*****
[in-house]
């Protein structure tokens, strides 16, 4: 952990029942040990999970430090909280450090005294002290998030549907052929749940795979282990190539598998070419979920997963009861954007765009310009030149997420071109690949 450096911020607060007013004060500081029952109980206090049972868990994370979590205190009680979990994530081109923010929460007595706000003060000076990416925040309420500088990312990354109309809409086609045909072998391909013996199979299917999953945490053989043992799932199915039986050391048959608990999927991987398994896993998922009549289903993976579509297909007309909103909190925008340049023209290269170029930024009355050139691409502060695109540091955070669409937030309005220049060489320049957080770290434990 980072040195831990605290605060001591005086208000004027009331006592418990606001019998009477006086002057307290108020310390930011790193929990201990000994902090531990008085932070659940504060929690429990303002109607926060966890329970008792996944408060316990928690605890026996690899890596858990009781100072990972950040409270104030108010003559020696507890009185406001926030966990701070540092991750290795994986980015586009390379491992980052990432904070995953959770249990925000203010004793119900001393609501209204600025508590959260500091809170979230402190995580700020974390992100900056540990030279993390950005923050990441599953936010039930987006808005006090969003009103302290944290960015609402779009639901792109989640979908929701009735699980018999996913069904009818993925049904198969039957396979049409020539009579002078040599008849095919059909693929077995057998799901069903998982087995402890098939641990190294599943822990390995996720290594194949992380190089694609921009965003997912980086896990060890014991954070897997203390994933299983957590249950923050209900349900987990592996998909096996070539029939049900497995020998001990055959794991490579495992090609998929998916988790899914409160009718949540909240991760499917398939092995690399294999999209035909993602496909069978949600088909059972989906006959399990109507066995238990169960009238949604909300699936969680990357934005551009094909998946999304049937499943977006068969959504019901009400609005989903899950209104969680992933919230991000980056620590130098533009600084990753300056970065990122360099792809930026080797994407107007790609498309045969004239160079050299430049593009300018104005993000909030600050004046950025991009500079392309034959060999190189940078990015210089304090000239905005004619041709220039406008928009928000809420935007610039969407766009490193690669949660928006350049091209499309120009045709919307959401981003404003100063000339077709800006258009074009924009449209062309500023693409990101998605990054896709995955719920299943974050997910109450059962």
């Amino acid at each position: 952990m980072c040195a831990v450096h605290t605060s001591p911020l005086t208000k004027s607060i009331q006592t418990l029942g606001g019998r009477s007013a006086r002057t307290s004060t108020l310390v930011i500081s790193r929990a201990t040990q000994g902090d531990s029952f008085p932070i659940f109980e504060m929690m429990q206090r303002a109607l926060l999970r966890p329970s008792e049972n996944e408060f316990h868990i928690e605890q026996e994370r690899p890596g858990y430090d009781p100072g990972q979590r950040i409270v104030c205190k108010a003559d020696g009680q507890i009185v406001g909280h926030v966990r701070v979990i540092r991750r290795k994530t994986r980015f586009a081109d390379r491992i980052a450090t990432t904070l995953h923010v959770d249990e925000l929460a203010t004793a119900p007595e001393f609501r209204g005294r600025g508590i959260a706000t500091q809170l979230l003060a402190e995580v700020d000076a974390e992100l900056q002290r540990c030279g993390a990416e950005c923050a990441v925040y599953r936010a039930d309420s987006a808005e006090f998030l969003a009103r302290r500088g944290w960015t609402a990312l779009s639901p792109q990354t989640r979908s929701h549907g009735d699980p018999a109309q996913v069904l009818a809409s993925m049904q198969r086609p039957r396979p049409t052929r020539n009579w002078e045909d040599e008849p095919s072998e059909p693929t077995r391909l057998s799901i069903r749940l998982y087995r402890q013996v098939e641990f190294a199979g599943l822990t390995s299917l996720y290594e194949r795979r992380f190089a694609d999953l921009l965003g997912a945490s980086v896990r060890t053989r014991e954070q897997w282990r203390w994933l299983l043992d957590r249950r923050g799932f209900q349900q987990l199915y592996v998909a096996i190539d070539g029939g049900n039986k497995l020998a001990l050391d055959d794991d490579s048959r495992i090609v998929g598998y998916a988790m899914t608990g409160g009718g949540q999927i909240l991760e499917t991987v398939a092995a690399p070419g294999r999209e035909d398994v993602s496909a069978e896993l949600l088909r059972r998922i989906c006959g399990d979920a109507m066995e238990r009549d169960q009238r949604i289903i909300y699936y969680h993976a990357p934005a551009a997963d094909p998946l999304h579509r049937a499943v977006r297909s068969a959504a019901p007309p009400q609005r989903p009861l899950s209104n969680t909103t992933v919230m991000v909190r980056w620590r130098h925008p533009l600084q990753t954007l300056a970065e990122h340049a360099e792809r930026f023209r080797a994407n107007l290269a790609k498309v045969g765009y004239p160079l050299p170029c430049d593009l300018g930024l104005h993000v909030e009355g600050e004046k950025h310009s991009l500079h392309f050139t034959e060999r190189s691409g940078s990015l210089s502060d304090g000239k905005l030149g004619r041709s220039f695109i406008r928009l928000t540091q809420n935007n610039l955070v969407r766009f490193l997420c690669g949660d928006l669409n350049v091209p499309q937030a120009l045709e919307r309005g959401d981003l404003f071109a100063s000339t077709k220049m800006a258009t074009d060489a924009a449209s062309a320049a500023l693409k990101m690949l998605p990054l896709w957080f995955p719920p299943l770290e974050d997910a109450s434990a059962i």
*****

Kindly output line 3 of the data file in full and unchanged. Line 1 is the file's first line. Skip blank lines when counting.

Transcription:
């Amino acid at each position: 952990m980072c040195a831990v450096h605290t605060s001591p911020l005086t208000k004027s607060i009331q006592t418990l029942g606001g019998r009477s007013a006086r002057t307290s004060t108020l310390v930011i500081s790193r929990a201990t040990q000994g902090d531990s029952f008085p932070i659940f109980e504060m929690m429990q206090r303002a109607l926060l999970r966890p329970s008792e049972n996944e408060f316990h868990i928690e605890q026996e994370r690899p890596g858990y430090d009781p100072g990972q979590r950040i409270v104030c205190k108010a003559d020696g009680q507890i009185v406001g909280h926030v966990r701070v979990i540092r991750r290795k994530t994986r980015f586009a081109d390379r491992i980052a450090t990432t904070l995953h923010v959770d249990e925000l929460a203010t004793a119900p007595e001393f609501r209204g005294r600025g508590i959260a706000t500091q809170l979230l003060a402190e995580v700020d000076a974390e992100l900056q002290r540990c030279g993390a990416e950005c923050a990441v925040y599953r936010a039930d309420s987006a808005e006090f998030l969003a009103r302290r500088g944290w960015t609402a990312l779009s639901p792109q990354t989640r979908s929701h549907g009735d699980p018999a109309q996913v069904l009818a809409s993925m049904q198969r086609p039957r396979p049409t052929r020539n009579w002078e045909d040599e008849p095919s072998e059909p693929t077995r391909l057998s799901i069903r749940l998982y087995r402890q013996v098939e641990f190294a199979g599943l822990t390995s299917l996720y290594e194949r795979r992380f190089a694609d999953l921009l965003g997912a945490s980086v896990r060890t053989r014991e954070q897997w282990r203390w994933l299983l043992d957590r249950r923050g799932f209900q349900q987990l199915y592996v998909a096996i190539d070539g029939g049900n039986k497995l020998a001990l050391d055959d794991d490579s048959r495992i090609v998929g598998y998916a988790m899914t608990g409160g009718g949540q999927i909240l991760e499917t991987v398939a092995a690399p070419g294999r999209e035909d398994v993602s496909a069978e896993l949600l088909r059972r998922i989906c006959g399990d979920a109507m066995e238990r009549d169960q009238r949604i289903i909300y699936y969680h993976a990357p934005a551009a997963d094909p998946l999304h579509r049937a499943v977006r297909s068969a959504a019901p007309p009400q609005r989903p009861l899950s209104n969680t909103t992933v919230m991000v909190r980056w620590r130098h925008p533009l600084q990753t954007l300056a970065e990122h340049a360099e792809r930026f023209r080797a994407n107007l290269a790609k498309v045969g765009y004239p160079l050299p170029c430049d593009l300018g930024l104005h993000v909030e009355g600050e004046k950025h310009s991009l500079h392309f050139t034959e060999r190189s691409g940078s990015l210089s502060d304090g000239k905005l030149g004619r041709s220039f695109i406008r928009l928000t540091q809420n935007n610039l955070v969407r766009f490193l997420c690669g949660d928006l669409n350049v091209p499309q937030a120009l045709e919307r309005g959401d981003l404003f071109a100063s000339t077709k220049m800006a258009t074009d060489a924009a449209s062309a320049a500023l693409k990101m690949l998605p990054l896709w957080f995955p719920p299943l770290e974050d997910a109450s434990a059962i």